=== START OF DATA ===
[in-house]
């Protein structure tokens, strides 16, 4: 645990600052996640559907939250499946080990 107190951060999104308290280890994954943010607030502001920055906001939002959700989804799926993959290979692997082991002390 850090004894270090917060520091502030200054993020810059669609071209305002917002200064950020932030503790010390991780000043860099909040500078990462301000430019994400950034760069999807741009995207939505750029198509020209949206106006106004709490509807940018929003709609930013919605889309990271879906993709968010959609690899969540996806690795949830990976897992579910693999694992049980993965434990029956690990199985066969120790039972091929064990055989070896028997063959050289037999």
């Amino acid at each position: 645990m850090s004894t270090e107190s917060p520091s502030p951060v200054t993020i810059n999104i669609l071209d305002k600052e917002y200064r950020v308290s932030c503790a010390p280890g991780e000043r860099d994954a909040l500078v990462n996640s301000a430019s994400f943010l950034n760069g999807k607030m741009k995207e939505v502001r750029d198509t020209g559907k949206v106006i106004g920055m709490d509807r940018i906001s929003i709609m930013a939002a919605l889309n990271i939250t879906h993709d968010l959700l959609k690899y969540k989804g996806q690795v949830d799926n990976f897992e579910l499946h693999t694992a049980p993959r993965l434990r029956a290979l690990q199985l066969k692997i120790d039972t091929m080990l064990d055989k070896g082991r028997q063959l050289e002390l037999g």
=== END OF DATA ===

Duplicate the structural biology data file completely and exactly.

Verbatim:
[in-house]
């Protein structure tokens, strides 16, 4: 645990600052996640559907939250499946080990 107190951060999104308290280890994954943010607030502001920055906001939002959700989804799926993959290979692997082991002390 850090004894270090917060520091502030200054993020810059669609071209305002917002200064950020932030503790010390991780000043860099909040500078990462301000430019994400950034760069999807741009995207939505750029198509020209949206106006106004709490509807940018929003709609930013919605889309990271879906993709968010959609690899969540996806690795949830990976897992579910693999694992049980993965434990029956690990199985066969120790039972091929064990055989070896028997063959050289037999």
């Amino acid at each position: 645990m850090s004894t270090e107190s917060p520091s502030p951060v200054t993020i810059n999104i669609l071209d305002k600052e917002y200064r950020v308290s932030c503790a010390p280890g991780e000043r860099d994954a909040l500078v990462n996640s301000a430019s994400f943010l950034n760069g999807k607030m741009k995207e939505v502001r750029d198509t020209g559907k949206v106006i106004g920055m709490d509807r940018i906001s929003i709609m930013a939002a919605l889309n990271i939250t879906h993709d968010l959700l959609k690899y969540k989804g996806q690795v949830d799926n990976f897992e579910l499946h693999t694992a049980p993959r993965l434990r029956a290979l690990q199985l066969k692997i120790d039972t091929m080990l064990d055989k070896g082991r028997q063959l050289e002390l037999g």